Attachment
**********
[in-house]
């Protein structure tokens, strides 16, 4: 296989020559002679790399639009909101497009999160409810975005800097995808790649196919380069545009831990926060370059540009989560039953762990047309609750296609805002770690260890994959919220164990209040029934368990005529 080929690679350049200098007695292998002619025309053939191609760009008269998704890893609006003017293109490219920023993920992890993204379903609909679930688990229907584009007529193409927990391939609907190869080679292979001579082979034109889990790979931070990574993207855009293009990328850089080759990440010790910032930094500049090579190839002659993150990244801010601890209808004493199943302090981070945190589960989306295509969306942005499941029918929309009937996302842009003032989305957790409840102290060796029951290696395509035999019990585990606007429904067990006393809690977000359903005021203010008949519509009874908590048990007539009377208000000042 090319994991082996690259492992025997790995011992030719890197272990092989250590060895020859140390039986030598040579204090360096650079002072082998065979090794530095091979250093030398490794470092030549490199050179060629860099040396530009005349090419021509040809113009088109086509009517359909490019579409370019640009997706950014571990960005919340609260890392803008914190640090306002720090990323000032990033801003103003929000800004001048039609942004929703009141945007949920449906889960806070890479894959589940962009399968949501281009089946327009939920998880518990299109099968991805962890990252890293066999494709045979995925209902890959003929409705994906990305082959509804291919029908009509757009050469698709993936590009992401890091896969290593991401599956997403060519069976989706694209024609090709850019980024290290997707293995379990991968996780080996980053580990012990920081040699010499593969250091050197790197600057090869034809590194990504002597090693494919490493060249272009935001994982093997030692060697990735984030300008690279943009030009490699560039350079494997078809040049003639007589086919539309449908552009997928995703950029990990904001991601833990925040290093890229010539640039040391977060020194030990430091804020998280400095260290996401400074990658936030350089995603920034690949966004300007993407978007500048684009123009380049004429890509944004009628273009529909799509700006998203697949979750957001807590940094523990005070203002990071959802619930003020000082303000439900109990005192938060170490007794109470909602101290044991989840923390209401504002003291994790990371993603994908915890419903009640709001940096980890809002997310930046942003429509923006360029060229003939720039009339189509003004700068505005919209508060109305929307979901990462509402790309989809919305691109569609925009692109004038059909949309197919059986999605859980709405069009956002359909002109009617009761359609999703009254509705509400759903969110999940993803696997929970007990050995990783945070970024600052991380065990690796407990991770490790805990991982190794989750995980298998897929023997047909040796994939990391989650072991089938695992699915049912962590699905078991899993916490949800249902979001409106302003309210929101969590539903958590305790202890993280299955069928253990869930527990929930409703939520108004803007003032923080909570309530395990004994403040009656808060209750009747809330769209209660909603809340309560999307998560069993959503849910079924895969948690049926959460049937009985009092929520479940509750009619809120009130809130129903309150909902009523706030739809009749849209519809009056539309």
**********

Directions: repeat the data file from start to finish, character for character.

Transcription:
[in-house]
């Protein structure tokens, strides 16, 4: 296989020559002679790399639009909101497009999160409810975005800097995808790649196919380069545009831990926060370059540009989560039953762990047309609750296609805002770690260890994959919220164990209040029934368990005529 080929690679350049200098007695292998002619025309053939191609760009008269998704890893609006003017293109490219920023993920992890993204379903609909679930688990229907584009007529193409927990391939609907190869080679292979001579082979034109889990790979931070990574993207855009293009990328850089080759990440010790910032930094500049090579190839002659993150990244801010601890209808004493199943302090981070945190589960989306295509969306942005499941029918929309009937996302842009003032989305957790409840102290060796029951290696395509035999019990585990606007429904067990006393809690977000359903005021203010008949519509009874908590048990007539009377208000000042 090319994991082996690259492992025997790995011992030719890197272990092989250590060895020859140390039986030598040579204090360096650079002072082998065979090794530095091979250093030398490794470092030549490199050179060629860099040396530009005349090419021509040809113009088109086509009517359909490019579409370019640009997706950014571990960005919340609260890392803008914190640090306002720090990323000032990033801003103003929000800004001048039609942004929703009141945007949920449906889960806070890479894959589940962009399968949501281009089946327009939920998880518990299109099968991805962890990252890293066999494709045979995925209902890959003929409705994906990305082959509804291919029908009509757009050469698709993936590009992401890091896969290593991401599956997403060519069976989706694209024609090709850019980024290290997707293995379990991968996780080996980053580990012990920081040699010499593969250091050197790197600057090869034809590194990504002597090693494919490493060249272009935001994982093997030692060697990735984030300008690279943009030009490699560039350079494997078809040049003639007589086919539309449908552009997928995703950029990990904001991601833990925040290093890229010539640039040391977060020194030990430091804020998280400095260290996401400074990658936030350089995603920034690949966004300007993407978007500048684009123009380049004429890509944004009628273009529909799509700006998203697949979750957001807590940094523990005070203002990071959802619930003020000082303000439900109990005192938060170490007794109470909602101290044991989840923390209401504002003291994790990371993603994908915890419903009640709001940096980890809002997310930046942003429509923006360029060229003939720039009339189509003004700068505005919209508060109305929307979901990462509402790309989809919305691109569609925009692109004038059909949309197919059986999605859980709405069009956002359909002109009617009761359609999703009254509705509400759903969110999940993803696997929970007990050995990783945070970024600052991380065990690796407990991770490790805990991982190794989750995980298998897929023997047909040796994939990391989650072991089938695992699915049912962590699905078991899993916490949800249902979001409106302003309210929101969590539903958590305790202890993280299955069928253990869930527990929930409703939520108004803007003032923080909570309530395990004994403040009656808060209750009747809330769209209660909603809340309560999307998560069993959503849910079924895969948690049926959460049937009985009092929520479940509750009619809120009130809130129903309150909902009523706030739809009749849209519809009056539309």